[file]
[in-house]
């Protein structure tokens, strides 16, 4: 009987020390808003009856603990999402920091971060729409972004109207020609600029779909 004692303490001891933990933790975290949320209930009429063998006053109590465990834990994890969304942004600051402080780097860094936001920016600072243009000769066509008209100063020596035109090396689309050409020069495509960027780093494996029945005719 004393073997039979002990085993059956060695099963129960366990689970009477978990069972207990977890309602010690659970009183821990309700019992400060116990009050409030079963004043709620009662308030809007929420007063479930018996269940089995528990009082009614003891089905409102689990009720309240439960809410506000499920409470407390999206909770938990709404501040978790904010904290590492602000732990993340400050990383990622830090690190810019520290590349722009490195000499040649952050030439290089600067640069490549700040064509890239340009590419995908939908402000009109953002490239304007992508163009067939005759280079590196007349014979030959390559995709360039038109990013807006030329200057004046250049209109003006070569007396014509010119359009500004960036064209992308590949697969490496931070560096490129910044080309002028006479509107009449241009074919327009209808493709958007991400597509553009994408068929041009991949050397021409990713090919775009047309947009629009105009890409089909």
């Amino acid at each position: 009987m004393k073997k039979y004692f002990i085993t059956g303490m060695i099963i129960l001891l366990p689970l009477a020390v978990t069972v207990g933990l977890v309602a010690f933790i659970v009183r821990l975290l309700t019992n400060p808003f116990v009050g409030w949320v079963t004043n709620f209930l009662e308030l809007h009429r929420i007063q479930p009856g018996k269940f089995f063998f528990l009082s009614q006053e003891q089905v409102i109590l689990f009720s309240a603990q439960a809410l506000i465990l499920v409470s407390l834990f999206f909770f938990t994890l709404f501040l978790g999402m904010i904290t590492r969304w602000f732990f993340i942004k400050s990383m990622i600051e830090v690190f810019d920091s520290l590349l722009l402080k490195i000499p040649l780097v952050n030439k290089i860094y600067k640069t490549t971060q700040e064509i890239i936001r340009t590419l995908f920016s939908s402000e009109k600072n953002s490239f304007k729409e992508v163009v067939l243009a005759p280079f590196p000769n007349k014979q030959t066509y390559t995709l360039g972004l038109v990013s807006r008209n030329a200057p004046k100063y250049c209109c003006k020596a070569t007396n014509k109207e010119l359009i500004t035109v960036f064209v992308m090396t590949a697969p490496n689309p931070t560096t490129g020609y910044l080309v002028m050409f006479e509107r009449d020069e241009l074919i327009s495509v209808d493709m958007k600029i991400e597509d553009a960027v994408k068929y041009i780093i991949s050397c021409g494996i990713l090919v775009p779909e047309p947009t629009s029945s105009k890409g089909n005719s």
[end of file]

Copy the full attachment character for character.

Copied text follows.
[in-house]
């Protein structure tokens, strides 16, 4: 009987020390808003009856603990999402920091971060729409972004109207020609600029779909 004692303490001891933990933790975290949320209930009429063998006053109590465990834990994890969304942004600051402080780097860094936001920016600072243009000769066509008209100063020596035109090396689309050409020069495509960027780093494996029945005719 004393073997039979002990085993059956060695099963129960366990689970009477978990069972207990977890309602010690659970009183821990309700019992400060116990009050409030079963004043709620009662308030809007929420007063479930018996269940089995528990009082009614003891089905409102689990009720309240439960809410506000499920409470407390999206909770938990709404501040978790904010904290590492602000732990993340400050990383990622830090690190810019520290590349722009490195000499040649952050030439290089600067640069490549700040064509890239340009590419995908939908402000009109953002490239304007992508163009067939005759280079590196007349014979030959390559995709360039038109990013807006030329200057004046250049209109003006070569007396014509010119359009500004960036064209992308590949697969490496931070560096490129910044080309002028006479509107009449241009074919327009209808493709958007991400597509553009994408068929041009991949050397021409990713090919775009047309947009629009105009890409089909």
């Amino acid at each position: 009987m004393k073997k039979y004692f002990i085993t059956g303490m060695i099963i129960l001891l366990p689970l009477a020390v978990t069972v207990g933990l977890v309602a010690f933790i659970v009183r821990l975290l309700t019992n400060p808003f116990v009050g409030w949320v079963t004043n709620f209930l009662e308030l809007h009429r929420i007063q479930p009856g018996k269940f089995f063998f528990l009082s009614q006053e003891q089905v409102i109590l689990f009720s309240a603990q439960a809410l506000i465990l499920v409470s407390l834990f999206f909770f938990t994890l709404f501040l978790g999402m904010i904290t590492r969304w602000f732990f993340i942004k400050s990383m990622i600051e830090v690190f810019d920091s520290l590349l722009l402080k490195i000499p040649l780097v952050n030439k290089i860094y600067k640069t490549t971060q700040e064509i890239i936001r340009t590419l995908f920016s939908s402000e009109k600072n953002s490239f304007k729409e992508v163009v067939l243009a005759p280079f590196p000769n007349k014979q030959t066509y390559t995709l360039g972004l038109v990013s807006r008209n030329a200057p004046k100063y250049c209109c003006k020596a070569t007396n014509k109207e010119l359009i500004t035109v960036f064209v992308m090396t590949a697969p490496n689309p931070t560096t490129g020609y910044l080309v002028m050409f006479e509107r009449d020069e241009l074919i327009s495509v209808d493709m958007k600029i991400e597509d553009a960027v994408k068929y041009i780093i991949s050397c021409g494996i990713l090919v775009p779909e047309p947009t629009s029945s105009k890409g089909n005719s």